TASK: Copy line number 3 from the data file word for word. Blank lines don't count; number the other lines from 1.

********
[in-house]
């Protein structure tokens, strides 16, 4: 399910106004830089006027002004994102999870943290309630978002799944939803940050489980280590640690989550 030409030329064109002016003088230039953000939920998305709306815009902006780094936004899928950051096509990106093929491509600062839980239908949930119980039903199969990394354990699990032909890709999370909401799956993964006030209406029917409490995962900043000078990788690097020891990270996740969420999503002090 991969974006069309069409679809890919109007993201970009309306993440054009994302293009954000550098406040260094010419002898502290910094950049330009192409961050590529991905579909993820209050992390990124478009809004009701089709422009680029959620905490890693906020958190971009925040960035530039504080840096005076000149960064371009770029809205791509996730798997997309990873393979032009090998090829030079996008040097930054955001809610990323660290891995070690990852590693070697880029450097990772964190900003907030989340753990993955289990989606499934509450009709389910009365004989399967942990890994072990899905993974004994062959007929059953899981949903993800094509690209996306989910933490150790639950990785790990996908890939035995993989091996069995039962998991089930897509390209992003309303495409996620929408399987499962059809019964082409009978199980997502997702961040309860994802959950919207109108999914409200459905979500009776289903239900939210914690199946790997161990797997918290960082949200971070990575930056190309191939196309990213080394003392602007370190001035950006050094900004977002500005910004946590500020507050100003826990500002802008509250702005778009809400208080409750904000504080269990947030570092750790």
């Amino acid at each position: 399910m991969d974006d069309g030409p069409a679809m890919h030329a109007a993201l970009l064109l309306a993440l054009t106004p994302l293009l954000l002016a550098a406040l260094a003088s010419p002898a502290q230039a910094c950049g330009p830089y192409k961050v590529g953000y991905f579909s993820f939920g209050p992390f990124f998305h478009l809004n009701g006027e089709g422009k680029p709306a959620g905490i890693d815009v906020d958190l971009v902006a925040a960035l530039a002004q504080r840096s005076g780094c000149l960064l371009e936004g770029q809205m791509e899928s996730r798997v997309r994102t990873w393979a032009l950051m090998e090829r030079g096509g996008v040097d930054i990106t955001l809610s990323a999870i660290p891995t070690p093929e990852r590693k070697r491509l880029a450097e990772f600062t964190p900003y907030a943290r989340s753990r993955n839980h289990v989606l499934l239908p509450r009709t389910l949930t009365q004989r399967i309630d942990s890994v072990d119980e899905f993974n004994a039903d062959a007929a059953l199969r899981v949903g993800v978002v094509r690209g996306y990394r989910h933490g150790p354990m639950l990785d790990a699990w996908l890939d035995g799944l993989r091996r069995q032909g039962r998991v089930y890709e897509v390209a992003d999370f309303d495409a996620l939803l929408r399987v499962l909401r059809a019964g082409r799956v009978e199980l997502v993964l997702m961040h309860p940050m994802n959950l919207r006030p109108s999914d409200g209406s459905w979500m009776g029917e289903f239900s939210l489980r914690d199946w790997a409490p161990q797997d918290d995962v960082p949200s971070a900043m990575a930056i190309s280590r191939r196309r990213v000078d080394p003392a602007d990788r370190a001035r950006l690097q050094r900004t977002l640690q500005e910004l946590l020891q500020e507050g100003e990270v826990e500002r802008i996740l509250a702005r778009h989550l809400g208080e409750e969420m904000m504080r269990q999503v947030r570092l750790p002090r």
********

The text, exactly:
């Amino acid at each position: 399910m991969d974006d069309g030409p069409a679809m890919h030329a109007a993201l970009l064109l309306a993440l054009t106004p994302l293009l954000l002016a550098a406040l260094a003088s010419p002898a502290q230039a910094c950049g330009p830089y192409k961050v590529g953000y991905f579909s993820f939920g209050p992390f990124f998305h478009l809004n009701g006027e089709g422009k680029p709306a959620g905490i890693d815009v906020d958190l971009v902006a925040a960035l530039a002004q504080r840096s005076g780094c000149l960064l371009e936004g770029q809205m791509e899928s996730r798997v997309r994102t990873w393979a032009l950051m090998e090829r030079g096509g996008v040097d930054i990106t955001l809610s990323a999870i660290p891995t070690p093929e990852r590693k070697r491509l880029a450097e990772f600062t964190p900003y907030a943290r989340s753990r993955n839980h289990v989606l499934l239908p509450r009709t389910l949930t009365q004989r399967i309630d942990s890994v072990d119980e899905f993974n004994a039903d062959a007929a059953l199969r899981v949903g993800v978002v094509r690209g996306y990394r989910h933490g150790p354990m639950l990785d790990a699990w996908l890939d035995g799944l993989r091996r069995q032909g039962r998991v089930y890709e897509v390209a992003d999370f309303d495409a996620l939803l929408r399987v499962l909401r059809a019964g082409r799956v009978e199980l997502v993964l997702m961040h309860p940050m994802n959950l919207r006030p109108s999914d409200g209406s459905w979500m009776g029917e289903f239900s939210l489980r914690d199946w790997a409490p161990q797997d918290d995962v960082p949200s971070a900043m990575a930056i190309s280590r191939r196309r990213v000078d080394p003392a602007d990788r370190a001035r950006l690097q050094r900004t977002l640690q500005e910004l946590l020891q500020e507050g100003e990270v826990e500002r802008i996740l509250a702005r778009h989550l809400g208080e409750e969420m904000m504080r269990q999503v947030r570092l750790p002090r």